Columbus Curling Club (CCC) traces its early history to a small club in Newark, OH (About 30 miles east of Columbus). Graham Campbell, director of the local ice rink, started Newark Curling Club in 1999. The club curled on two sheets of arena ice with stones that had been donated by Robb Borland of the Great Lakes Curling Association. They had been Robb's personally owned stones. The Newark club however, was a labor of love that could not garner the needed interest and support from a small community and the sheets in Newark are currently dark.
In 2002 Hal McGrady, having recently returned to central Ohio, began a quest to bring curling to the Columbus area. In August of 2002 Hal met with Pat Lysinger and Mike Gallagher, both of Newark Curling Club, to begin discussions on creating a new curling club. After about a year of effort, Hal was contacted by Stuart Cohen, who came to the Columbus area from Boston. Together with the of members of Newark Curling Club, they founded Columbus Curling Club.
The new club however, would need more than Newark's two sets of stones. So Stu contacted Bev Schroeder, Member Services Director of the United States Curing Association (USCA.) She in turn, put Stu in contact with Renee Spencer of Winchester Curling Club of Winchester, MA. The Winchester club was ceasing play and was interested in donating its 3 sets of curling stones to a worthy club.
Stu teamed up with Hal in Winchester, MA to load three sets of curling stones on a rental truck. While Stu and his family flew, Hal then drove the truck to Columbus where Hal and Stu unloaded them into Stu's basement where they were stored until they were to be used. This generous gesture on the part of Winchester Curling Club was so critical to success that Columbus Curling Club named it's rotating league trophy - The Winchester Cup, as enduring gratitude to Winchester Curling Club.
In the spring of 2004, Columbus Curling Club held it's first event, an introductory clinic conducted at the Worthington Ice Center, a canvas covered hockey facility in Worthington, OH. Turnout for this event was beyond expectations and generated the required impetus needed to begin the search for home ice for the new club. Available ice time however, was in very short supply. Central Ohio was crazy for hockey, and combined with demands of figure skating, ice time was simply not available. But, as luck would have it, The Chiller, the local ice rink enterprise, was building a new, two-rink facility in Lewis Center just north of Columbus. Not sure of their ability to fill the available ice time, the "Chiller North" welcomed the opportunity to be home to the Columbus Curling Club. That summer two additional clinics were conducted at The Chiller in Dublin, OH. Those clinics produced more than enough curlers to assure a successful beginning.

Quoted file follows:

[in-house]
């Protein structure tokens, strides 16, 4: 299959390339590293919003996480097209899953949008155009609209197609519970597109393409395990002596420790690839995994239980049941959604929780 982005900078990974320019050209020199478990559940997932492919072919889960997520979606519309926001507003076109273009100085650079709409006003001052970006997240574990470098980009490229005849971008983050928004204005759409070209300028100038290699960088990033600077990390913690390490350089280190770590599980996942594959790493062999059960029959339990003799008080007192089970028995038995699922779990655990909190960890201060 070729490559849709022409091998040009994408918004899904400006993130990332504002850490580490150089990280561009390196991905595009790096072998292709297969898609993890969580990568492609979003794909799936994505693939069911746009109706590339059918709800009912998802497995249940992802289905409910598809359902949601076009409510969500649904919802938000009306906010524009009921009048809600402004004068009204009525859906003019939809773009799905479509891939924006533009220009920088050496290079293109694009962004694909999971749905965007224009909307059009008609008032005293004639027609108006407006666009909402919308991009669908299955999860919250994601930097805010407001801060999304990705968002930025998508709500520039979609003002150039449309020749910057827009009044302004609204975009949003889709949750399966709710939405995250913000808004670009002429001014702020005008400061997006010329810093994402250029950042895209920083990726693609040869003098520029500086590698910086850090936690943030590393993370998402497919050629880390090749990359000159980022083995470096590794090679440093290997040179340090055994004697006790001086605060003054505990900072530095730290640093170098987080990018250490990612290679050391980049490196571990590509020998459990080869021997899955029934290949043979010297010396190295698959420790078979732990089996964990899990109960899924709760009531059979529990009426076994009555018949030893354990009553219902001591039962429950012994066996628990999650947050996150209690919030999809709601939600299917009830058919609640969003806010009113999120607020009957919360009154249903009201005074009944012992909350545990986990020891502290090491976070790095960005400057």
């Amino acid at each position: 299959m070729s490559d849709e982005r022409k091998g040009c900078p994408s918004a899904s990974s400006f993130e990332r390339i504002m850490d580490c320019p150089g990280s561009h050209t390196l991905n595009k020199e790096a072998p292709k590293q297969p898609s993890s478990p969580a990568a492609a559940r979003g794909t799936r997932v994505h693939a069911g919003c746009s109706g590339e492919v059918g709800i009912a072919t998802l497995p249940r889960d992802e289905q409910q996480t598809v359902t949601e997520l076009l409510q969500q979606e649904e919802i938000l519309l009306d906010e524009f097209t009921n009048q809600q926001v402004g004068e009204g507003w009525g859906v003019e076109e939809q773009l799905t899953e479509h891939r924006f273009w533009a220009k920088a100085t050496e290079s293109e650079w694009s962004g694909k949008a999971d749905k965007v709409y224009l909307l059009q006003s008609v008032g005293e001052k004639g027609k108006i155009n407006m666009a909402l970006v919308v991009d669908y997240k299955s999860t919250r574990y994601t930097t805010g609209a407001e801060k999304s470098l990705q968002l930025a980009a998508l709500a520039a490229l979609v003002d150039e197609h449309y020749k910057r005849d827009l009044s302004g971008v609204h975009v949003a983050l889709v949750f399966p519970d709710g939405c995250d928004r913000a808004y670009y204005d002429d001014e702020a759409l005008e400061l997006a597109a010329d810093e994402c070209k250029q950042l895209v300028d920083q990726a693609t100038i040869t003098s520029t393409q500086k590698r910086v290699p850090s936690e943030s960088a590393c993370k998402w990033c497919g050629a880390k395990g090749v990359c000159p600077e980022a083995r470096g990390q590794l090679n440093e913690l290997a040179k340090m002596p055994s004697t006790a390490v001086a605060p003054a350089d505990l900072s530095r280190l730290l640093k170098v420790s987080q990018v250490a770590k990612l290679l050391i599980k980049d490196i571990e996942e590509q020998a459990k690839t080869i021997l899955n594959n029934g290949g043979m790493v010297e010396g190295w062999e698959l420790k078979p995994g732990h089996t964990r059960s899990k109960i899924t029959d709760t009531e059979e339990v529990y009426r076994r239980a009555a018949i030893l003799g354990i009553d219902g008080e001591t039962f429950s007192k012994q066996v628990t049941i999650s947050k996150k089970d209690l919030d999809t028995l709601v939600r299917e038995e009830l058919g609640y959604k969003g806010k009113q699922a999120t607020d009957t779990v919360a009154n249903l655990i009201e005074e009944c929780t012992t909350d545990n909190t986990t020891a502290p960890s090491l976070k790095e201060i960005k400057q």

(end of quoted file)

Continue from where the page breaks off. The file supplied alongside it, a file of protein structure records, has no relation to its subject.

On October 14, 2004, Columbus Curling Club delivered its first stones with 52 curlers participating in the inaugural season. On October 16, 2004, the Columbus Curling Club was admitted as a member of the Great Lakes Curling Association. And in March 2006, The Columbus Curling Club was awarded 501(c)(3) status by the Internal Revenue Service.
From the very onset, Stu Cohen, the clubs first president, spearheaded a development program that would fund a permanent home with ice dedicated to curling. Hopes for four sheets of dedicated ice soon fell victim to harsh economic reality. In its' third year of operations, the club's efforts to find a permanent home were directed towards two sheets of dedicated ice in a rented facility.
In July of 2007 a lease was signed for Columbus Curling Club's first permanent home at 2999 Silver Drive in Columbus, OH. For the next year club members continued fund raising, obtained necessary permits and a code variance. Then began the arduous job of transforming a dirty warehouse space into a dedicated Curling facility sporting two sheets of regulation ice.
With the exception of tasks that required the use of a variety of contractors, it was mostly the generous, often dirty and strenuous work of dedicated club members that brought this monumental effort to a successful completion, with a grand opening set for November, 2008.
The demand for the club continues to grow, enabling the construction of a third sheet of ice and a warm room in only the second season in our new facility. During the months around the 2010 Winter Olympics, over 1,200 people tried curling at our Learn to Curl Clinics and private corporate outings. The club has hosted some of the USA Paralympic team at our Wheelchair Curling Clinic in November 2009 and world champion Debbie McCormick has conducted strategy and on-ice curling instruction. We were host to the regional mixed playdown tournament in February 2011 and will be host for both the Men's and Women's regional playdowns in 2013.
The club is currently working on its business plan to acquire its own property to construct a permanent five-sheet facility.